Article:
All the hype surrounding the release of Pokémon Go got to me. I thought ‘wouldn’t it be cool if I went back and played some old school Pokémon – like I used to on my Gameboy Color’. The servers for Pokémon Go had been swamped and were down anyway and it just so happened that I had been researching the various uses of the Raspberry Pi tech kit we have here at Do Space. Turns out you can actually turn your Raspberry Pi into what is called a RetroPie. The RetroPie is essentially an Operating System (OS) – think Windows or OS X – built on Raspbian OS that turns your Raspberry Pi into a retro-gaming machine. For people like me who grew up on consoles like the Super Nintendo, the Gameboy Colour and the *ahem* Dreamcast this is a big thing. So in tribute to the many virtual Pokémon ready to be caught within Do Space I went about researching what I would need to do to turn a Raspberry Pi into a RetroPie and play some classic Pokémon.

Firstly, I did a bit of research into the hailed $35 Raspberry Pi mini-computer. This naturally led into plenty of DIY projects for the Raspberry Pi, one of which is the all-in-one gaming emulator RetroPie. A quick Google search will lead you straight to multiple Wikis full of beginner’s guides and how-to articles for the multiple uses of the Raspberry Pi. One such article that was particularly helpful is linked HERE.

This article is straightforward and outlines the hardware you will need. Do Space has everything you will need except an empty microSD card to install RetroPie and a speaker (optional). I did read further into a number of other articles but mainly for troubleshooting purposes.

Secondly, I obtained a microSD Card with a minimum of 4 GB of storage. I would advise an 8 GB microSD Card however as some of the more up-to-date articles are recommending one. The microSD Card is essentially your Hard Drive Device (HDD). This will store RetroPie. After finding out which model of Raspberry Pi Do Space has available (V.2, rev. b) I downloaded the correct RetroPie image and installed it onto my microSD Card using a program called ‘Win32DiskImager’.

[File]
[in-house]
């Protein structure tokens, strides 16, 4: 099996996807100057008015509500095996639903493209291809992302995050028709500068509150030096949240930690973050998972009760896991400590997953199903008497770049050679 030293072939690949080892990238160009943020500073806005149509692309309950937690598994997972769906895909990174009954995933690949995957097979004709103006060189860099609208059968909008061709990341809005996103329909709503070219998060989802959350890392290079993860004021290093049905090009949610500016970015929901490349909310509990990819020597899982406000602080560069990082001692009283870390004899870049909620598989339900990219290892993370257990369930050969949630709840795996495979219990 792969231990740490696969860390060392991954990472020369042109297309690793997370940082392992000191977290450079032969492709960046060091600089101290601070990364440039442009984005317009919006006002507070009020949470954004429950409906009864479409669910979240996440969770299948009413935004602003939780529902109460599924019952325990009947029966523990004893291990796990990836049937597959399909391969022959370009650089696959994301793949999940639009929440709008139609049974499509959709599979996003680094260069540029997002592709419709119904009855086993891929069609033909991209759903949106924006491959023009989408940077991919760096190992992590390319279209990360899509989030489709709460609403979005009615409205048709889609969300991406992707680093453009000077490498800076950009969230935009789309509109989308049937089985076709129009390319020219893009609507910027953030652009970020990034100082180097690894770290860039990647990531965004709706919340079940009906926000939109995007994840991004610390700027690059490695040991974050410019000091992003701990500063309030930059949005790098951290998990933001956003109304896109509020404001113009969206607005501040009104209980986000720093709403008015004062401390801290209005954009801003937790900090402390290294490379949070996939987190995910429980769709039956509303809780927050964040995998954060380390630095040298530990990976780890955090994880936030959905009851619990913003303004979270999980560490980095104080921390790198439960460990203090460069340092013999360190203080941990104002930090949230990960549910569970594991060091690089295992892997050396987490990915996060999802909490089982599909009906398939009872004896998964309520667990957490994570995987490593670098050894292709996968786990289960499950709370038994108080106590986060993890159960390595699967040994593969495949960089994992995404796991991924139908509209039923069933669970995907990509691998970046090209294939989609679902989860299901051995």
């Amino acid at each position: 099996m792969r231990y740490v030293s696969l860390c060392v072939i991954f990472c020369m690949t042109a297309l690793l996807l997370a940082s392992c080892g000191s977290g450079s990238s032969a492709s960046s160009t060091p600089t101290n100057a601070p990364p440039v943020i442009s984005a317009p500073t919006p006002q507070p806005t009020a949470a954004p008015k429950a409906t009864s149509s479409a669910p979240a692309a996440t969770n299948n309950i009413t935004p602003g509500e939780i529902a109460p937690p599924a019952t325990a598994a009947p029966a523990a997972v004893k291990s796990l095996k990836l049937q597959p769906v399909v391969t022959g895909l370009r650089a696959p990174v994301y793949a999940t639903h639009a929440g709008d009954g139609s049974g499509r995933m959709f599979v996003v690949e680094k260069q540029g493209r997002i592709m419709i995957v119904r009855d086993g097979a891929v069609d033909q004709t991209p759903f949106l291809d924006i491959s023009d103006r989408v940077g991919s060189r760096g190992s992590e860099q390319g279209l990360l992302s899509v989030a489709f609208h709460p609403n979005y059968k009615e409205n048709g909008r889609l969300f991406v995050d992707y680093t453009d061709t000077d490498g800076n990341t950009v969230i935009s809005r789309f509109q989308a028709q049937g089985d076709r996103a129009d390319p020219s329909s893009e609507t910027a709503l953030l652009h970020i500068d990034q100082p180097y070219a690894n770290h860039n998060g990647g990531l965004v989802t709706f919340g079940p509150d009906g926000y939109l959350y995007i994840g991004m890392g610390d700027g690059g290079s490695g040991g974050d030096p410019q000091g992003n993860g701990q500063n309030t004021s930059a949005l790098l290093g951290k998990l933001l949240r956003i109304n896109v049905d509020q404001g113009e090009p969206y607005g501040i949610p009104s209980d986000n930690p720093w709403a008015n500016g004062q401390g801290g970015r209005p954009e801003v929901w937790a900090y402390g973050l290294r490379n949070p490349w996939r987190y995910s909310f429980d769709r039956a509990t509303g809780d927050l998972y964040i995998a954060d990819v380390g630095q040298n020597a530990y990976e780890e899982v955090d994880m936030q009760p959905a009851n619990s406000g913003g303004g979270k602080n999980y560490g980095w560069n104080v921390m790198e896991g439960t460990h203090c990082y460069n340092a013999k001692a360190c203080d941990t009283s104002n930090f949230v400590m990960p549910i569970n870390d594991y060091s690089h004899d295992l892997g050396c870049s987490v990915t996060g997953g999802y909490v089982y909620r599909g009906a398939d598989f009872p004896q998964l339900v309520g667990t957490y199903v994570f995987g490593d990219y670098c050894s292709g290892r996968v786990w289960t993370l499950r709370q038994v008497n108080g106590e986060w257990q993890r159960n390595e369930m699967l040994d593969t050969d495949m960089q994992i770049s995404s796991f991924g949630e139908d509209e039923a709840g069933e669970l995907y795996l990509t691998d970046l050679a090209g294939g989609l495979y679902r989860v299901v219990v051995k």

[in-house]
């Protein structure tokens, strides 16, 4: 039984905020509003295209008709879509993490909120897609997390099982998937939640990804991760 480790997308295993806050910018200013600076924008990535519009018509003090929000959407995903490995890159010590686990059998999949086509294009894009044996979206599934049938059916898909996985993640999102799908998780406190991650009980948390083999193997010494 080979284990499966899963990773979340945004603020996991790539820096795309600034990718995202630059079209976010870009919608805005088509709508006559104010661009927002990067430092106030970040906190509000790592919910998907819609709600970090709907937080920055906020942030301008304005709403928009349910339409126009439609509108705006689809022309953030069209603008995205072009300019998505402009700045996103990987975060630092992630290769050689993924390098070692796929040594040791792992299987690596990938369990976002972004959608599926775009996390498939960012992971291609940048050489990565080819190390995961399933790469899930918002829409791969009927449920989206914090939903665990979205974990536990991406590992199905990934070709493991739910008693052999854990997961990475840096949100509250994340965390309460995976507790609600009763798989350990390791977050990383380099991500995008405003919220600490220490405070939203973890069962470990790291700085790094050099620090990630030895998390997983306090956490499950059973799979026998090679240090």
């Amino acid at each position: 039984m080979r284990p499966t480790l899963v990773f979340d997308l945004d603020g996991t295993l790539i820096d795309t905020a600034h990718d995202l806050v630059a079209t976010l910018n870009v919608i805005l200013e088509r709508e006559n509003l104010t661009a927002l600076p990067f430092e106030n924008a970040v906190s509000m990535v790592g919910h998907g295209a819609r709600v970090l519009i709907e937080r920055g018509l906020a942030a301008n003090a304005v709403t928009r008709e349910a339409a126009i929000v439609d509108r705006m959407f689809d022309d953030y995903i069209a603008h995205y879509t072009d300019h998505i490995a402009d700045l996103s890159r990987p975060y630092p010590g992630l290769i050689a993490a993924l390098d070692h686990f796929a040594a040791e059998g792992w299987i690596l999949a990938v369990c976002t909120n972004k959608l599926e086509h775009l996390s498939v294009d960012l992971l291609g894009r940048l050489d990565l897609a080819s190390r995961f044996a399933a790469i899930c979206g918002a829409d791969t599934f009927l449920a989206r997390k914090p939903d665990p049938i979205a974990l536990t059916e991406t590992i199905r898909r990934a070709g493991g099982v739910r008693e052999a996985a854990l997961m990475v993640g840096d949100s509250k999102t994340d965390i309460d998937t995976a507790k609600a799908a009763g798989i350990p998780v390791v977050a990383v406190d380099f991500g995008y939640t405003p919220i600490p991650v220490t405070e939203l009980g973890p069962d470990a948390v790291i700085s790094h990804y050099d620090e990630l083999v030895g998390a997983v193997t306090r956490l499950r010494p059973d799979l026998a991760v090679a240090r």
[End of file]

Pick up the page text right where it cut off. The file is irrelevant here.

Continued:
Thirdly, I borrowed the Raspberry Pi from Do Space and set it up according to the instructions provided with it. Then it was simply a matter of plugging in the power to the Raspberry PI and letting RetroPie boot-up. The first time can take a little bit of time. In the event that it stalls, I recommend unplugging the power and plugging it in again to restart. Once it has loaded, it should look something like the photo above.

In my instance, I only had a keyboard, though, it is entirely possible to use USB connected versions of the controllers from your favourite consoles. A quick look on Ebay and I found USB Super Nintendo (SNES) controllers for under $10.

From this point, it is just a matter of configuring your keyboard or controller, setting up your internet connection for network access and uploading game ROMs of your favourite games. I also brought along a little speaker of my own to listen to the Gameboy retro-theme song of Pokemon in the 90s.

The beauty of the RetroPie is that it has game console emulators right through from the 80s to the 2000s simplified in a user-friendly interface and ready to easy use on a $35 mini-computer. I assume a lot of hard work has gone into this software and acknowledgements really must go to the open-source community out there that has created RetroPie and made it free to the public.

While I have outlined the basic steps to setting up a RetroPie I have passed over some of the finer details such as download locations, using Win32DiskImager and the steps to uploading game ROMs to your RetroPie. But despair not, all of these details explained in the article above and various articles linked to it. More specifically in regards to installing game ROMs I found THIS article quite useful.

Due to the nature/complexity of Copyright/Intellectual Property Rights Law, which differs significantly from Country to Country, ROMs cannot be provided with RetroPie and must be provided by the user. You should only have ROMs of games that you own. The games that I installed such as Pokemon Gold and Terranigma I actually own back home in their original cartridge form.

I often find that young teens borrow out the Raspberry Pi only to set it up and promptly bring it back feeling a bit overwhelmed by its apparent difficulty. I hope this is one application that encourages young teens to read a few DIY articles and try out the Raspberry Pi, and likewise for adults who want to chase those nostalgic feels.

About Author
Sean Kelly, Community Technologist

Sean is an Australian abroad. He is living in Omaha and working at Do Space as a part-time technologist with the desire to gain a valuable insight into U.S. community and culture. Sean has embraced his role at Do Space by combining his enthusiasm for technology with his various backgrounds as a tradesman, audio-visual technician and graduate of International Studies. You may have seen him at the tech desk or conducting classes in the 3D lab.